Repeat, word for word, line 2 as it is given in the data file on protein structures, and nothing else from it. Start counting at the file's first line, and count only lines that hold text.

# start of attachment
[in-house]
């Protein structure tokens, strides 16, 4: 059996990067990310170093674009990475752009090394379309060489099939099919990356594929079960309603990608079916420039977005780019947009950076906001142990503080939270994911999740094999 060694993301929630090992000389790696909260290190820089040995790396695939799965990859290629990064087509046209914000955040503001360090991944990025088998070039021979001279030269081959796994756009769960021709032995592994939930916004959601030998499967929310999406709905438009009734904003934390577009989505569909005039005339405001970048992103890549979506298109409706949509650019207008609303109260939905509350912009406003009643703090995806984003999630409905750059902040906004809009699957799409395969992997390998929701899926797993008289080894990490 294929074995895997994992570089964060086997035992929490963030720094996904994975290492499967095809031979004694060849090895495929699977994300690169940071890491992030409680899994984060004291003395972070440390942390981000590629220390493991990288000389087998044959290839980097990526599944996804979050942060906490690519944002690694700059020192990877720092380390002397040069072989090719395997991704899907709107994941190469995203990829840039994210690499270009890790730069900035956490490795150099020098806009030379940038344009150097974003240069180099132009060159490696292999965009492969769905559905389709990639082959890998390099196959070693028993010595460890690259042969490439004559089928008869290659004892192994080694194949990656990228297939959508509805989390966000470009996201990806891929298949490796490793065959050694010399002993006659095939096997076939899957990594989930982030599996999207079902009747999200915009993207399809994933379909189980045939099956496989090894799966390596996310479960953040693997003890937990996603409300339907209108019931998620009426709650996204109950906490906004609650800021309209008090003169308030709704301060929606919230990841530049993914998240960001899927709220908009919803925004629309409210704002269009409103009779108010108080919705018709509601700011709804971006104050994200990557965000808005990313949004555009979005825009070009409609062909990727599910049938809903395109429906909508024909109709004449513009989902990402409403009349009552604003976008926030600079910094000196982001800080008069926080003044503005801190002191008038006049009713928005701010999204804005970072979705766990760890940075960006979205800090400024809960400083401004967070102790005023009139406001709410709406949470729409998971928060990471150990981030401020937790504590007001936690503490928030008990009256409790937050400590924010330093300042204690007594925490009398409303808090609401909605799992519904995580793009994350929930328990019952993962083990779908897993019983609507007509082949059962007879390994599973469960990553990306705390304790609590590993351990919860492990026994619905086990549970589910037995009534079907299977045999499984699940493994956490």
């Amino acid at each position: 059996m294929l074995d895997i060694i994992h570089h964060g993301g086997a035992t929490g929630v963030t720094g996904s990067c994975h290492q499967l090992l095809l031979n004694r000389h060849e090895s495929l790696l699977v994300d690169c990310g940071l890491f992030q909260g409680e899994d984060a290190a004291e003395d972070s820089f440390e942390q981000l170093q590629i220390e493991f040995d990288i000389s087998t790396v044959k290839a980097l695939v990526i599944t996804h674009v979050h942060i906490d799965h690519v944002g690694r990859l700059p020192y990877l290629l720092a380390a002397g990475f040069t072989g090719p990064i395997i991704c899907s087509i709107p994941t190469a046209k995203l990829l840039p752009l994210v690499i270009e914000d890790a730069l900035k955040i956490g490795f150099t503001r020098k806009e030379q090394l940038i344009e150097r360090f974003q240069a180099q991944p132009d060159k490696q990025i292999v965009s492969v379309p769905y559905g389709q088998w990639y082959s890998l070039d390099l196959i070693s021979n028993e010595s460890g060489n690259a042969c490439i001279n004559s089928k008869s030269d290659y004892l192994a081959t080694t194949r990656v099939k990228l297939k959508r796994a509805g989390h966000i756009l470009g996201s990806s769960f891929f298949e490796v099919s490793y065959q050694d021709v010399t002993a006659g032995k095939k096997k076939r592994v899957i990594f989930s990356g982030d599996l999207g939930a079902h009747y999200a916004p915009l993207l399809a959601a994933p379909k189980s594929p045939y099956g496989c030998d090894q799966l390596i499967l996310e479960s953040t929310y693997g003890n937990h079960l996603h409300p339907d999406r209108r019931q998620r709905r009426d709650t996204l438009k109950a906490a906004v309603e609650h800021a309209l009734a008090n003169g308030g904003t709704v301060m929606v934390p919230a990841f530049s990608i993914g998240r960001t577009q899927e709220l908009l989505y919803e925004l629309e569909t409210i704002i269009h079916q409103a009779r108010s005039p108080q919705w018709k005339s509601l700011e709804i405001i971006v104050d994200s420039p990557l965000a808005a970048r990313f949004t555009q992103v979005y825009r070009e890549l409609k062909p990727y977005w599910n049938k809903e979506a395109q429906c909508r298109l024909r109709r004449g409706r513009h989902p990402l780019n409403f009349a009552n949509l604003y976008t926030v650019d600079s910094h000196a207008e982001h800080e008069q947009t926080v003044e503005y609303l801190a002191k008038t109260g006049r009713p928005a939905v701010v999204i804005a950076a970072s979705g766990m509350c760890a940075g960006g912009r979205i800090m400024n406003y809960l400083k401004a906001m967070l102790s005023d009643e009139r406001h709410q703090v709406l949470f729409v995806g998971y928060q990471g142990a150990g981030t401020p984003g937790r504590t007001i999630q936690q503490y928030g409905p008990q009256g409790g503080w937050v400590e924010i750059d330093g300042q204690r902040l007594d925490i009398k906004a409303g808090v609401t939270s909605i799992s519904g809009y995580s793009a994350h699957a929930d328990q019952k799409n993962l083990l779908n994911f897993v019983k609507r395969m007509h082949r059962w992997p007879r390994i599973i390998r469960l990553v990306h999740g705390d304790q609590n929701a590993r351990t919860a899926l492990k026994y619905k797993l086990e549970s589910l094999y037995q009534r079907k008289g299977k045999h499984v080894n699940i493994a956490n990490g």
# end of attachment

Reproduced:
């Protein structure tokens, strides 16, 4: 059996990067990310170093674009990475752009090394379309060489099939099919990356594929079960309603990608079916420039977005780019947009950076906001142990503080939270994911999740094999 060694993301929630090992000389790696909260290190820089040995790396695939799965990859290629990064087509046209914000955040503001360090991944990025088998070039021979001279030269081959796994756009769960021709032995592994939930916004959601030998499967929310999406709905438009009734904003934390577009989505569909005039005339405001970048992103890549979506298109409706949509650019207008609303109260939905509350912009406003009643703090995806984003999630409905750059902040906004809009699957799409395969992997390998929701899926797993008289080894990490 294929074995895997994992570089964060086997035992929490963030720094996904994975290492499967095809031979004694060849090895495929699977994300690169940071890491992030409680899994984060004291003395972070440390942390981000590629220390493991990288000389087998044959290839980097990526599944996804979050942060906490690519944002690694700059020192990877720092380390002397040069072989090719395997991704899907709107994941190469995203990829840039994210690499270009890790730069900035956490490795150099020098806009030379940038344009150097974003240069180099132009060159490696292999965009492969769905559905389709990639082959890998390099196959070693028993010595460890690259042969490439004559089928008869290659004892192994080694194949990656990228297939959508509805989390966000470009996201990806891929298949490796490793065959050694010399002993006659095939096997076939899957990594989930982030599996999207079902009747999200915009993207399809994933379909189980045939099956496989090894799966390596996310479960953040693997003890937990996603409300339907209108019931998620009426709650996204109950906490906004609650800021309209008090003169308030709704301060929606919230990841530049993914998240960001899927709220908009919803925004629309409210704002269009409103009779108010108080919705018709509601700011709804971006104050994200990557965000808005990313949004555009979005825009070009409609062909990727599910049938809903395109429906909508024909109709004449513009989902990402409403009349009552604003976008926030600079910094000196982001800080008069926080003044503005801190002191008038006049009713928005701010999204804005970072979705766990760890940075960006979205800090400024809960400083401004967070102790005023009139406001709410709406949470729409998971928060990471150990981030401020937790504590007001936690503490928030008990009256409790937050400590924010330093300042204690007594925490009398409303808090609401909605799992519904995580793009994350929930328990019952993962083990779908897993019983609507007509082949059962007879390994599973469960990553990306705390304790609590590993351990919860492990026994619905086990549970589910037995009534079907299977045999499984699940493994956490």